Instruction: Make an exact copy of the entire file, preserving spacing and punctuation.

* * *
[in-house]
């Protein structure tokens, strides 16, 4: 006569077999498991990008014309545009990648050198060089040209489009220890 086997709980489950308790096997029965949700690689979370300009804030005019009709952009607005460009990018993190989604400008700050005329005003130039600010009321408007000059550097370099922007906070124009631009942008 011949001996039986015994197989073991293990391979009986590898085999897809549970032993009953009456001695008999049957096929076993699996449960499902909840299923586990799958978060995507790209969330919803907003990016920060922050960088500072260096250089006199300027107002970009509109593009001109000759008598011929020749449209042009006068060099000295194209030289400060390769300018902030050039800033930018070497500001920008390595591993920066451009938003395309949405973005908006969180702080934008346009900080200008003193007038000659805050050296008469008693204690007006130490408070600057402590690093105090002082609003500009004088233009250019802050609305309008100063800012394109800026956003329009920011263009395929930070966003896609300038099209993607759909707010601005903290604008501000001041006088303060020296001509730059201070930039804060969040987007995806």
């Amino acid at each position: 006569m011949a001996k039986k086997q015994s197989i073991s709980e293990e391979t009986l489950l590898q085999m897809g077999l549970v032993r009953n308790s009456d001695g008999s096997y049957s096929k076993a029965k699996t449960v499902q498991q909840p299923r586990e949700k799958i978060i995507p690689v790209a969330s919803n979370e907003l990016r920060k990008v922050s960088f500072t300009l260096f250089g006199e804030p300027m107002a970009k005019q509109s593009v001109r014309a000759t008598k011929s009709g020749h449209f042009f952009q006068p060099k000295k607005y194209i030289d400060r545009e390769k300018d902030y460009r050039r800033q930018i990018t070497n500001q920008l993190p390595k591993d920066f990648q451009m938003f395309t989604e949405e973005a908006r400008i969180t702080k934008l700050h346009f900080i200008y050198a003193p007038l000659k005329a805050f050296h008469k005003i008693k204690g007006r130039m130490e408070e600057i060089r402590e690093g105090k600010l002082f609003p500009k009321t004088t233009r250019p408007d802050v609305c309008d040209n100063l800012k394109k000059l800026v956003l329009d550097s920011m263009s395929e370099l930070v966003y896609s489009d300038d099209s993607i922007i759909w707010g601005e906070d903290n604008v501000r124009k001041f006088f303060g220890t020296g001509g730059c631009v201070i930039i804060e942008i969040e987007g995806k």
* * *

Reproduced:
[in-house]
């Protein structure tokens, strides 16, 4: 006569077999498991990008014309545009990648050198060089040209489009220890 086997709980489950308790096997029965949700690689979370300009804030005019009709952009607005460009990018993190989604400008700050005329005003130039600010009321408007000059550097370099922007906070124009631009942008 011949001996039986015994197989073991293990391979009986590898085999897809549970032993009953009456001695008999049957096929076993699996449960499902909840299923586990799958978060995507790209969330919803907003990016920060922050960088500072260096250089006199300027107002970009509109593009001109000759008598011929020749449209042009006068060099000295194209030289400060390769300018902030050039800033930018070497500001920008390595591993920066451009938003395309949405973005908006969180702080934008346009900080200008003193007038000659805050050296008469008693204690007006130490408070600057402590690093105090002082609003500009004088233009250019802050609305309008100063800012394109800026956003329009920011263009395929930070966003896609300038099209993607759909707010601005903290604008501000001041006088303060020296001509730059201070930039804060969040987007995806």
């Amino acid at each position: 006569m011949a001996k039986k086997q015994s197989i073991s709980e293990e391979t009986l489950l590898q085999m897809g077999l549970v032993r009953n308790s009456d001695g008999s096997y049957s096929k076993a029965k699996t449960v499902q498991q909840p299923r586990e949700k799958i978060i995507p690689v790209a969330s919803n979370e907003l990016r920060k990008v922050s960088f500072t300009l260096f250089g006199e804030p300027m107002a970009k005019q509109s593009v001109r014309a000759t008598k011929s009709g020749h449209f042009f952009q006068p060099k000295k607005y194209i030289d400060r545009e390769k300018d902030y460009r050039r800033q930018i990018t070497n500001q920008l993190p390595k591993d920066f990648q451009m938003f395309t989604e949405e973005a908006r400008i969180t702080k934008l700050h346009f900080i200008y050198a003193p007038l000659k005329a805050f050296h008469k005003i008693k204690g007006r130039m130490e408070e600057i060089r402590e690093g105090k600010l002082f609003p500009k009321t004088t233009r250019p408007d802050v609305c309008d040209n100063l800012k394109k000059l800026v956003l329009d550097s920011m263009s395929e370099l930070v966003y896609s489009d300038d099209s993607i922007i759909w707010g601005e906070d903290n604008v501000r124009k001041f006088f303060g220890t020296g001509g730059c631009v201070i930039i804060e942008i969040e987007g995806k």